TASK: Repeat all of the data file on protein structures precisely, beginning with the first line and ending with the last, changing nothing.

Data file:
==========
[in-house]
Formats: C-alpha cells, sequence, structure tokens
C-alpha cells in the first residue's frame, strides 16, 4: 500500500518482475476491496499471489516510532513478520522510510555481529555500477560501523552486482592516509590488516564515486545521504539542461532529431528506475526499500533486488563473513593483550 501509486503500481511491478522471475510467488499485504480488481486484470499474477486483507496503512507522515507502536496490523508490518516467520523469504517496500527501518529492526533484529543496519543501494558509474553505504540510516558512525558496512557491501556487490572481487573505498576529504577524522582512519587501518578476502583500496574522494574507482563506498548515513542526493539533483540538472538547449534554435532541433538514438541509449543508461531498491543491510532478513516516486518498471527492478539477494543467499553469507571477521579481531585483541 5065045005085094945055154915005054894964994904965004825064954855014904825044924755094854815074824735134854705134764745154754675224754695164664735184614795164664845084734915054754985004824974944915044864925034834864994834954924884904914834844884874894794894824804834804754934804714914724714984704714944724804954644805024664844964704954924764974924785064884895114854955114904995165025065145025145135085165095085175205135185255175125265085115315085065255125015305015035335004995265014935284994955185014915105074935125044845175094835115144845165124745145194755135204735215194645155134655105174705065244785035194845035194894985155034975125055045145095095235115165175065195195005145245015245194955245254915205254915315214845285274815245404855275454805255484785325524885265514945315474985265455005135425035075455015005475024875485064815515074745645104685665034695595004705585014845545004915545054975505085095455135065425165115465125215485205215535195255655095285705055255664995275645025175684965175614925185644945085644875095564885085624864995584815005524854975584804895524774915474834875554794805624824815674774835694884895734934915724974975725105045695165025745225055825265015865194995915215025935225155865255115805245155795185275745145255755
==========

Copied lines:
[in-house]
Formats: C-alpha cells, sequence, structure tokens
C-alpha cells in the first residue's frame, strides 16, 4: 500500500518482475476491496499471489516510532513478520522510510555481529555500477560501523552486482592516509590488516564515486545521504539542461532529431528506475526499500533486488563473513593483550 501509486503500481511491478522471475510467488499485504480488481486484470499474477486483507496503512507522515507502536496490523508490518516467520523469504517496500527501518529492526533484529543496519543501494558509474553505504540510516558512525558496512557491501556487490572481487573505498576529504577524522582512519587501518578476502583500496574522494574507482563506498548515513542526493539533483540538472538547449534554435532541433538514438541509449543508461531498491543491510532478513516516486518498471527492478539477494543467499553469507571477521579481531585483541 5065045005085094945055154915005054894964994904965004825064954855014904825044924755094854815074824735134854705134764745154754675224754695164664735184614795164664845084734915054754985004824974944915044864925034834864994834954924884904914834844884874894794894824804834804754934804714914724714984704714944724804954644805024664844964704954924764974924785064884895114854955114904995165025065145025145135085165095085175205135185255175125265085115315085065255125015305015035335004995265014935284994955185014915105074935125044845175094835115144845165124745145194755135204735215194645155134655105174705065244785035194845035194894985155034975125055045145095095235115165175065195195005145245015245194955245254915205254915315214845285274815245404855275454805255484785325524885265514945315474985265455005135425035075455015005475024875485064815515074745645104685665034695595004705585014845545004915545054975505085095455135065425165115465125215485205215535195255655095285705055255664995275645025175684965175614925185644945085644875095564885085624864995584815005524854975584804895524774915474834875554794805624824815674774835694884895734934915724974975725105045695165025745225055825265015865194995915215025935225155865255115805245155795185275745145255755